The LEGO Batman Movie

Potential nomination(s): Best Animated Feature


This one seems obvious. Of course The LEGO Batman Movie is going to be nominated for Best Animated Feature, right? Not exactly. Let’s not forget that the successful, well-received The LEGO Movie failed to garner a nomination back in 2014, much to the chagrin of critics and fans alike. So a nod here is not an automatic guarantee. Not to mention the film did not make a stir at the box office quite like The LEGO Movie. That said, this film was similarly adored by moviegoers and demonstrated the same level of wit and heart that’s so often associated with Oscar Darling Pixar. A nomination here would also serve as an apology from the Academy for its overlooking the original film a few years ago.

Beauty and the Beast

Potential nomination(s): Best Costume Design, Best Production Design, Best Original Score & Best Original Song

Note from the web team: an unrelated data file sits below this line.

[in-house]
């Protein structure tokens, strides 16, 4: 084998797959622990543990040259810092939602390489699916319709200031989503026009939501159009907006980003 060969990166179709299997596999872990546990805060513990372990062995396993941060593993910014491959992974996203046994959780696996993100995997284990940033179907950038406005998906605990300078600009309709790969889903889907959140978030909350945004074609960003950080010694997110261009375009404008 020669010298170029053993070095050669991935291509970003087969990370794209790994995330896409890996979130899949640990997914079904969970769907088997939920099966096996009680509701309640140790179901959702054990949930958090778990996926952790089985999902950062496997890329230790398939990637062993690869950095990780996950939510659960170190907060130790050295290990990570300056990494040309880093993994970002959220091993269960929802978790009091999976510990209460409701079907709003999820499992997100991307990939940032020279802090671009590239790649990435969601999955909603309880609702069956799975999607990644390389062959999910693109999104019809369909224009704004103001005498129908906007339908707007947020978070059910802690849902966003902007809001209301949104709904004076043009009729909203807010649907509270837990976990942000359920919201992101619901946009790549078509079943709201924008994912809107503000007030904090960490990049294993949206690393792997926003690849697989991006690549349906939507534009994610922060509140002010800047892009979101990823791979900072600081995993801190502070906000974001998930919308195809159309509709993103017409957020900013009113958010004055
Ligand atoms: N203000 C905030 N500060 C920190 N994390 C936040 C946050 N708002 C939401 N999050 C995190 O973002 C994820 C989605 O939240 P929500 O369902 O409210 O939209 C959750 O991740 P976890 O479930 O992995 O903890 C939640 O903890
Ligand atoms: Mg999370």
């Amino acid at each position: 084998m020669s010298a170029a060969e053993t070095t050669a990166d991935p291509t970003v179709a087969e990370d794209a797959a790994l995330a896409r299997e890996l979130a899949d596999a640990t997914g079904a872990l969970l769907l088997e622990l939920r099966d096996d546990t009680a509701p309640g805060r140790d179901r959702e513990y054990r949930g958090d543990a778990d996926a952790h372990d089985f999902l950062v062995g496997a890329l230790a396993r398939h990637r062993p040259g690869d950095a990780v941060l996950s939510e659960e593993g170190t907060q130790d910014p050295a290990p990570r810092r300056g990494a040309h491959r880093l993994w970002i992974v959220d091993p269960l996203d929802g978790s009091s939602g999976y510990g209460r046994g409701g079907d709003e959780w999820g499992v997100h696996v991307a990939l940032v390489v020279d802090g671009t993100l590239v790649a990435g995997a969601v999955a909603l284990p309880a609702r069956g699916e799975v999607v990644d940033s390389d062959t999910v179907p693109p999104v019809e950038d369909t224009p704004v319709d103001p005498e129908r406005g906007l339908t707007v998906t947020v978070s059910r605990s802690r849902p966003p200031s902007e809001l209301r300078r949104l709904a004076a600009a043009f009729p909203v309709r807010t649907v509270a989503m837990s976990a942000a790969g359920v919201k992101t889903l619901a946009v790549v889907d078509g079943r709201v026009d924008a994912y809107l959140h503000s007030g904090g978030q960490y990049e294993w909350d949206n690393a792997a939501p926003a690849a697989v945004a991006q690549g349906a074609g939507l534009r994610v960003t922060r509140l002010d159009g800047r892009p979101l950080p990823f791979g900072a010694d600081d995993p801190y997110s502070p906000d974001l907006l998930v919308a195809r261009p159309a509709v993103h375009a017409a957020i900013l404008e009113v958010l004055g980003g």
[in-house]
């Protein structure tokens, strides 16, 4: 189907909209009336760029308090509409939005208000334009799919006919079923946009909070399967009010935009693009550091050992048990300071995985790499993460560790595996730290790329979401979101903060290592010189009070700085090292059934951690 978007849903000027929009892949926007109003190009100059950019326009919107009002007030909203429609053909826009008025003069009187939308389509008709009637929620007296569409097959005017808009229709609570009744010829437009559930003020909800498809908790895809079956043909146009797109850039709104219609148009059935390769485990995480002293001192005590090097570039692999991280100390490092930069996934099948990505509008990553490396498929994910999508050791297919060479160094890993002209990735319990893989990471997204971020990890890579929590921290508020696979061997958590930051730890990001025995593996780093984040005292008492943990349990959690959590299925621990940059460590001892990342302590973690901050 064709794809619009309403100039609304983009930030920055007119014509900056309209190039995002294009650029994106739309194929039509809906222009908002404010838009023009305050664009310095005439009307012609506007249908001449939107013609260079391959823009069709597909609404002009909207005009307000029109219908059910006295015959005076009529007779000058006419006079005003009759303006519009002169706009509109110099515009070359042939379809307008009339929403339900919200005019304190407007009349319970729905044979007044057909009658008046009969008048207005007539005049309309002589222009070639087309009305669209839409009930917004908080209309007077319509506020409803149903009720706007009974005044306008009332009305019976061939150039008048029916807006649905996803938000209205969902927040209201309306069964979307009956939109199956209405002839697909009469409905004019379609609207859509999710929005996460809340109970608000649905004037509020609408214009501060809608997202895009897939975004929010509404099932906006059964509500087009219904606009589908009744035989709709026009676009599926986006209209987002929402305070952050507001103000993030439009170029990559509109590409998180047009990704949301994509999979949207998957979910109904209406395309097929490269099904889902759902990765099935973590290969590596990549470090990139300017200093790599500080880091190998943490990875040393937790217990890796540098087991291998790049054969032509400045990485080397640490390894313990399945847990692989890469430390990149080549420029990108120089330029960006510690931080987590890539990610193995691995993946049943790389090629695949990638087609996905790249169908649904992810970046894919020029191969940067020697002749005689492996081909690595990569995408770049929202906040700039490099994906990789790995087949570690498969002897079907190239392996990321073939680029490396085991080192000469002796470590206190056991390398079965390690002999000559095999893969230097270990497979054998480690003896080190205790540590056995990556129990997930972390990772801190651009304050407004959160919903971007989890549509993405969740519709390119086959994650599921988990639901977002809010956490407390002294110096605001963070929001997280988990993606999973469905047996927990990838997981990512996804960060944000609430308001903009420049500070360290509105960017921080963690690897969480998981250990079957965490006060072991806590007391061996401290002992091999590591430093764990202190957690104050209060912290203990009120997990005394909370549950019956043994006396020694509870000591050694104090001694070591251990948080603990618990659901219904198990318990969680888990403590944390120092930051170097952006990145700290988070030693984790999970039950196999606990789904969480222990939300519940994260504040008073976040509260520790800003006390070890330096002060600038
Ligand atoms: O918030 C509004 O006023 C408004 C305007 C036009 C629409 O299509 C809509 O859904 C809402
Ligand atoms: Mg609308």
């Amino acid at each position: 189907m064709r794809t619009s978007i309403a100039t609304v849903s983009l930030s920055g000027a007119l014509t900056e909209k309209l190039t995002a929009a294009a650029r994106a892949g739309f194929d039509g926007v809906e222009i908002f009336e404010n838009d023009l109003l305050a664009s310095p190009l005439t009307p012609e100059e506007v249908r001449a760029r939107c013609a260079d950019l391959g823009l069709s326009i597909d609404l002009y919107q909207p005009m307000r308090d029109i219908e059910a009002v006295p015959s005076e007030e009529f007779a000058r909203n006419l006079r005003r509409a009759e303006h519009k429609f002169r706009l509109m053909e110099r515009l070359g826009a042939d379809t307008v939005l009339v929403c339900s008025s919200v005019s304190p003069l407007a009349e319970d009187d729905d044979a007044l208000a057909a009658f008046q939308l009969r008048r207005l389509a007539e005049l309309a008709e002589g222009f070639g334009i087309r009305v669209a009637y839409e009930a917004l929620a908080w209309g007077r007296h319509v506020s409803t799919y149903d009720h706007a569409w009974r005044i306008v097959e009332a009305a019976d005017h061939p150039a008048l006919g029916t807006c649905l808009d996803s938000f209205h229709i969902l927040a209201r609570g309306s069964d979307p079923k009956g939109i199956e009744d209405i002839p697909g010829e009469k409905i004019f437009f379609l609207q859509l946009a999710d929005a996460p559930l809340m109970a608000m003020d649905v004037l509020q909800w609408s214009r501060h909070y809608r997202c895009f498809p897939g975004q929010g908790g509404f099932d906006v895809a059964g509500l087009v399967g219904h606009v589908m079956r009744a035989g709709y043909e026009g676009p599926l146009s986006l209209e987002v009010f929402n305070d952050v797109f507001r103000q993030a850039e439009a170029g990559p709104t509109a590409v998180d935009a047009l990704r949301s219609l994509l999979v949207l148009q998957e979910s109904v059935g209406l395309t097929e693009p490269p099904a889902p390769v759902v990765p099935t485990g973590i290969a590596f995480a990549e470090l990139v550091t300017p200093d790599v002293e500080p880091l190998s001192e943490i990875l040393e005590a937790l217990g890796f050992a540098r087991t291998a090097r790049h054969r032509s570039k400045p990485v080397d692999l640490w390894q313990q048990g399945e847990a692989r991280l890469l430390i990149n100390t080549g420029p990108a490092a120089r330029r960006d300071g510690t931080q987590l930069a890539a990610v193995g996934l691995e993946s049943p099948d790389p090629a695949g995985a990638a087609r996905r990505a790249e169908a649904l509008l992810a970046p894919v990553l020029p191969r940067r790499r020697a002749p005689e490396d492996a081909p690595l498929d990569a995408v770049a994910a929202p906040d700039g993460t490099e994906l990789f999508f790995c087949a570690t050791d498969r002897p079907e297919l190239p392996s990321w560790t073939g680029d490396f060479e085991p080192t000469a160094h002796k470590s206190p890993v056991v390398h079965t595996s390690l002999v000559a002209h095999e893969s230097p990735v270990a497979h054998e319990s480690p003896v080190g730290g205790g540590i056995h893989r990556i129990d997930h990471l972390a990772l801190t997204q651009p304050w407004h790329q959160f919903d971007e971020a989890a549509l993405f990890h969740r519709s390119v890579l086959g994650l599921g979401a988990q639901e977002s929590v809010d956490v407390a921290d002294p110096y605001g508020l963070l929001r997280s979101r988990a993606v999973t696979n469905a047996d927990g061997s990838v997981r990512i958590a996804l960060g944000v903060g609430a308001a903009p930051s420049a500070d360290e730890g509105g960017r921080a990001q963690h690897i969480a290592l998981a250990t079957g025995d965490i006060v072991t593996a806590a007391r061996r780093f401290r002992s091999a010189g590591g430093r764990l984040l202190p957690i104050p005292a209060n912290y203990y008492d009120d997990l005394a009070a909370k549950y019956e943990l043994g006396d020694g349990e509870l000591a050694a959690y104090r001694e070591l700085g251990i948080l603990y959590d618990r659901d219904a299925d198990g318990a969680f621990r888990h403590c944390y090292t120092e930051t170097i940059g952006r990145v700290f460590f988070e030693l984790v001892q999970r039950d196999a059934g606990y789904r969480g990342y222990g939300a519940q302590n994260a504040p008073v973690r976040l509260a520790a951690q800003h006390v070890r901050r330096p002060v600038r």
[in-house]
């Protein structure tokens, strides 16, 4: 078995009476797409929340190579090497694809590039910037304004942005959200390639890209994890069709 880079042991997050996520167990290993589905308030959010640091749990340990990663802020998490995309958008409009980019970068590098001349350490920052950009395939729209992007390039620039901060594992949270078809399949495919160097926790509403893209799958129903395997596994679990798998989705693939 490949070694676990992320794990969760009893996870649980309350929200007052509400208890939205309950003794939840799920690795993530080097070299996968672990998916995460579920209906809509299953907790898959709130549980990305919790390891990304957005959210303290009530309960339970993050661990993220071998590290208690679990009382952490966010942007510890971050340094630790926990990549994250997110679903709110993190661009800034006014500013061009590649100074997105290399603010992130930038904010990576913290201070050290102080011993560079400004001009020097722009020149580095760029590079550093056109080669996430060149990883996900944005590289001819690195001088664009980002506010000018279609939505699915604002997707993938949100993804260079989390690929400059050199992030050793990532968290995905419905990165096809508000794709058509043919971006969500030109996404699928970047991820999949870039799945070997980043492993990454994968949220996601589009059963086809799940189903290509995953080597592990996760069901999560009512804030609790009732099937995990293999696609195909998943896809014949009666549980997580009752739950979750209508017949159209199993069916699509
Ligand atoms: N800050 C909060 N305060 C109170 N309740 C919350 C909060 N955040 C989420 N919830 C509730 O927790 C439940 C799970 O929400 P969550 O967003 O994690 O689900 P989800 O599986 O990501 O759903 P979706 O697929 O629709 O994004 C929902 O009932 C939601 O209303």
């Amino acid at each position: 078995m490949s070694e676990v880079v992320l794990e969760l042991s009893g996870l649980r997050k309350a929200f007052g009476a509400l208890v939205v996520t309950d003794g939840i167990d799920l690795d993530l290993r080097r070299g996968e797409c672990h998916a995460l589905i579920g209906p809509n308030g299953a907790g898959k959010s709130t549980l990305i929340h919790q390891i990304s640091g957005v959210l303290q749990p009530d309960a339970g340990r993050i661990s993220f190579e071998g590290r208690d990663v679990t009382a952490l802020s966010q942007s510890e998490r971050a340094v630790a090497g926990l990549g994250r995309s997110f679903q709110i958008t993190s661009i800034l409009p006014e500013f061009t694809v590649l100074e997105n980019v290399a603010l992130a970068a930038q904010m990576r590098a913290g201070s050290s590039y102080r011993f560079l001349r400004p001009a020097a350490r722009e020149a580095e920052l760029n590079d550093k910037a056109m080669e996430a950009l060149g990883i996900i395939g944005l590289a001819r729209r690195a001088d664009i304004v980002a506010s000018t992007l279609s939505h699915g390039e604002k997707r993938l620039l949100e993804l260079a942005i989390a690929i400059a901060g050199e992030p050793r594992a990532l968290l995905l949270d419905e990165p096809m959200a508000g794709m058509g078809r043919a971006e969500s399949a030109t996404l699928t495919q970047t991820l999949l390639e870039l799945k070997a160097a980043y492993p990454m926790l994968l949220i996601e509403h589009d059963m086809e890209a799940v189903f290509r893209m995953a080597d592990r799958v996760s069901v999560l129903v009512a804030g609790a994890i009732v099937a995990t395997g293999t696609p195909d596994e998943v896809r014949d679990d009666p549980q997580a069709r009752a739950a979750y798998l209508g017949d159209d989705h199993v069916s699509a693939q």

Disney’s live-action reimagining of Beauty and the Beast has been, fittingly, a beast at the box office. Earlier this year, the film joined the very exclusive billion-dollar club. That sort of mullah is tough to ignore come voting time. Of course money alone doesn’t get you an Academy Award nomination. However, engrossing detail in set design and costumes do. Plus the Academy loves themselves a good, eye-popping period piece. They also love musicals and this film has a sweeping score to accommodate its song and dance spectacles. And who among us did not fall head over heels for Dan Stevens when he bellowed “Evermore?”

Their Finest

Potential nomination(s): Best Makeup and Hairstylings, Best Costume Design & Best Production Design